They Won’t Forget (1937): LeRoy’s Lynching Drama, Starring Clause Rains and Lana (Sweather Girl) Turner in her Stunning Screen Debut

In 1937, Warner Bros. produced Melvyn LeRoy’s They Won’t Forget, a mob lynch drama inspired by a factual trial and other similar cases.

In later years, it became better known as the movie that launched the career of Lana Turner, then a teenager of fifteen, on her way to become one of MGM’s biggest movie stars.

The script was based on Ward Greene’ book, “Death in the Deep South,” which was in turn a fictionalized account of the trial and lynching of Leo M. Frank after the 1913 murder of Mary Phagan in Atlanta.

 

Grade: B+ (**** out of *****)

hey Won’t Forget
They Won't Forget poster.jpg

 

When teenager Mary Clay (Lana Turner) is murdered on Confederate Memorial Day, the ambitious district attorney Andrew Griffin sees the crime as his way to the Senate– if he can find the “right” scapegoat for the trial.

To that extent, he seeks out Robert Hale, Mary’s teacher at the business school where she was killed. Even though all evidence against Hale is circumstantial, Hale happens to be from New York (Leo Frank was a Southern Jew from Texas, but he was raised in New York). Griffin then joins forces with reporter William Brock in creating a media frenzy of prejudice and hatred against the teacher.

The issue thus moves from innocence vs. guilt to the continuing bigotry and suspicion between South and North, especially given the significance of the day of the murder.

The film shows the pressures bearing on the community members to help in the conviction. They include the black janitor, induced to lie on the stand for fear he himself will be convicted if Hale is found innocent. Then there’s the juror who is the sole holdout to a guilty verdict, and the barber who is afraid to testify because it could exonerate Hale. Michael Gleason, Hale’s lawyer, does his best, but Hale is convicted and sentenced to death.

The governor, with the support of his wife, decides to commit political suicide by commuting Hale’s death sentence to life imprisonment because the evidence is  insufficient to send a man to his death. The townsfolk are enraged, and the murdered girl’s brothers, who have been threatening to take matters into their own hands if Hale is not executed, plot and carry out Hale’s abduction and lynching with the help of a vengeful mob.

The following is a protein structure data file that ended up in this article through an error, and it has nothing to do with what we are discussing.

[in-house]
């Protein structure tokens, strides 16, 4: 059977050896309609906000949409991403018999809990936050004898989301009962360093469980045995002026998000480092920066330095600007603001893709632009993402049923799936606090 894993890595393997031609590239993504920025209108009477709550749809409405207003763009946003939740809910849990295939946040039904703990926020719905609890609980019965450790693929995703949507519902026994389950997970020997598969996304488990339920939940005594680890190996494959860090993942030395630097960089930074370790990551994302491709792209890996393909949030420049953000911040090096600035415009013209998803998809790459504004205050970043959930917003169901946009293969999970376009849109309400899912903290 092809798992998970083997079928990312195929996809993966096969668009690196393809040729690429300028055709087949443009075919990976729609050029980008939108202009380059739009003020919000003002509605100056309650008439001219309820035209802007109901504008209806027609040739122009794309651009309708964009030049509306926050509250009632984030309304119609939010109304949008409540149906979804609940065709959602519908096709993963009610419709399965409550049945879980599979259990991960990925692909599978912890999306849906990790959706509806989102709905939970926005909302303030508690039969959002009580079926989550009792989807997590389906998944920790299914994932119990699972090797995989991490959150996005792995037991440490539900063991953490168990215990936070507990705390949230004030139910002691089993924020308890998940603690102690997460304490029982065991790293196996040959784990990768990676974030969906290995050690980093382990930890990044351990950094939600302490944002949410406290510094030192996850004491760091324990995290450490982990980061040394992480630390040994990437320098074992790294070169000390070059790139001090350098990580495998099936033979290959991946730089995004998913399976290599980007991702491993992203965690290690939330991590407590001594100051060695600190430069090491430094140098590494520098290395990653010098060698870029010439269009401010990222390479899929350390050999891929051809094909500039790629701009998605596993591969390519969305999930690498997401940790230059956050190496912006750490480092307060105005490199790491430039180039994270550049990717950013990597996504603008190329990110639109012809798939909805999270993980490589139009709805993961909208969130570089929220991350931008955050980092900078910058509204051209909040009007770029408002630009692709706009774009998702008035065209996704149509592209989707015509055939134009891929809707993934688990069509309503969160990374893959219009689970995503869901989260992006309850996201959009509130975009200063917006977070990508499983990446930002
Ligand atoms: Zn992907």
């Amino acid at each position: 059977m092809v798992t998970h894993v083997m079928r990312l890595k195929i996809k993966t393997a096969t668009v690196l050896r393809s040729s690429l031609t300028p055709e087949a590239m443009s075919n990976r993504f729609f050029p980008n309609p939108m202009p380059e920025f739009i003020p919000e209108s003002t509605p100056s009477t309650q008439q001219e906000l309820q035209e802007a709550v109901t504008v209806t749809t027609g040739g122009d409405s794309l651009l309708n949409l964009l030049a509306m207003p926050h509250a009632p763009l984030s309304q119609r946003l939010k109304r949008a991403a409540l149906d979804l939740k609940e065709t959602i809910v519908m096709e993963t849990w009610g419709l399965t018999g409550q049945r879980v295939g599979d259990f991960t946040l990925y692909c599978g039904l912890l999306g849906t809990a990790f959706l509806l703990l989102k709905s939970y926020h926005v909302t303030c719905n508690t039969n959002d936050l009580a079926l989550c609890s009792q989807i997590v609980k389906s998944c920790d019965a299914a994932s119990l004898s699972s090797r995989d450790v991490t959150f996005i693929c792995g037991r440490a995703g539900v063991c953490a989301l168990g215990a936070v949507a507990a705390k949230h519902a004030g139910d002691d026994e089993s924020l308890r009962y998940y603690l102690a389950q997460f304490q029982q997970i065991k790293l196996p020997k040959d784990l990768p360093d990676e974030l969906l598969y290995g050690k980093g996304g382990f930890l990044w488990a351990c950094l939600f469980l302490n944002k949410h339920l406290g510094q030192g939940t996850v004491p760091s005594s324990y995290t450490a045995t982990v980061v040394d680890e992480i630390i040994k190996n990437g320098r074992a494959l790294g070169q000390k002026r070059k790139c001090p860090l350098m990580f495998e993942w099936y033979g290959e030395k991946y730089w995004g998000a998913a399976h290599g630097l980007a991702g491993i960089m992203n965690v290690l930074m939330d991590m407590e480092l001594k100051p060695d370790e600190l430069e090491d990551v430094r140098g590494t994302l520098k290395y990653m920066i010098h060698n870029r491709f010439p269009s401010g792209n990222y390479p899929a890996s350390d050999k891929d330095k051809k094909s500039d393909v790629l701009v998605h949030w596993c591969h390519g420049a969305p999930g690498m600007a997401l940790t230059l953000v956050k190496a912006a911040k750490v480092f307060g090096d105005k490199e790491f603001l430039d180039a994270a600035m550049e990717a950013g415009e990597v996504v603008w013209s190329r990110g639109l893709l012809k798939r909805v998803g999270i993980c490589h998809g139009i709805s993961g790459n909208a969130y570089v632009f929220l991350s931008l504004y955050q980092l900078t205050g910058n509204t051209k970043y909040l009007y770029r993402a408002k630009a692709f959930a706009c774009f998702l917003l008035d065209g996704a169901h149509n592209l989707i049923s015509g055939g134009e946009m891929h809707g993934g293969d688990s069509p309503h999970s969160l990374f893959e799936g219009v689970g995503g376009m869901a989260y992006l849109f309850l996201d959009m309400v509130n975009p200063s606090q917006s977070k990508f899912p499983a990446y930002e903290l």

In the end, Hale’s widow goes to Griffin’s office to return a check he had sent her to help her out, telling him he cannot soothe his conscience that way. As he and Brock watch her leave, Brock wonders if Hale was guilty, and Griffin replies without much concern, “I wonder.”

Since the release of this movie followed Fritz Lang’s Fury just by months, comparisons between the two tales were inevitable.

First, the political context in which They Won’t Forget takes place is more prominent than it is in Fury.

Second, the film’s portrayal of public officials is even more cynical. In Fury, the sheriff at least tried to prevent the masses from executing a lynch, whereas They Won’t Forget ends on a more ambiguous note, when a reporter says: “Now that it’s over, I wonder if Hale really did it.” “I wonder too,” the prosecutor says, confirms his own doubt.

Thematically, both Fury and They Won’t Forget offer a critical chronicle of the fickleness of the crowd, and the ease with which irrational instincts could be subversively manipulated.

Both movies pose severe warnings to the democratic process, though both avoid the issue of race by choosing white protagonists as their victims.  In actuality, most lynch victims were blacks, but, because of the demographics at the time (most viewers were white), white victims were considered to be “safer” targets as far as the films’ commercial appeal was concerned.

Recycling

In 1987, the story was also dramatized by Larry McMurtry as a TV miniseries entitled “The Murder of Mary Phagan,” starring Jack Lemmon, Kevin Spacey, Rebecca Miller, Cynthia Nix and William H. Macy.

Cast

Claude Rains as District Attorney Andrew J. Griffin

Gloria Dickson as Sybil Hale

Edward Norris as Professor Robert Perry Hale

Otto Kruger as Michael Gleason

Allyn Joslyn as William A. Brock

Lana Turner as Mary Clay

Linda Perry as Imogene Mayfield

Elisha Cook Jr. as Joe Turner

Cy Kendall as Detective Laneart

Clinton Rosemond as Tump Redwine

Elisabeth Risdon as Mrs. Hale (as Elizabeth Risdon)

Clifford Soubier as Jim Timberlake

Paul Everton as Governor Thomas Mountford

Donald Briggs as Harmon Drake

Sibyl Harris as Mrs. Clay

Elliott Sullivan as Luther Clay

Wilmer Hines as Ransom Scott Clay

Credits:

Produced and directed by Mervyn LeRoy
Written by Robert Rossen and Aben Kandel, based on the 1936 novel, “Death in the Deep South, “by Ward Greene
Music by Adolph Deutsch
Cinematography Arthur Edeson
Edited by Thomas Richards

Production and distribution company: Warner Bros.

Release date: July 14, 1937

Running time: 95 minutes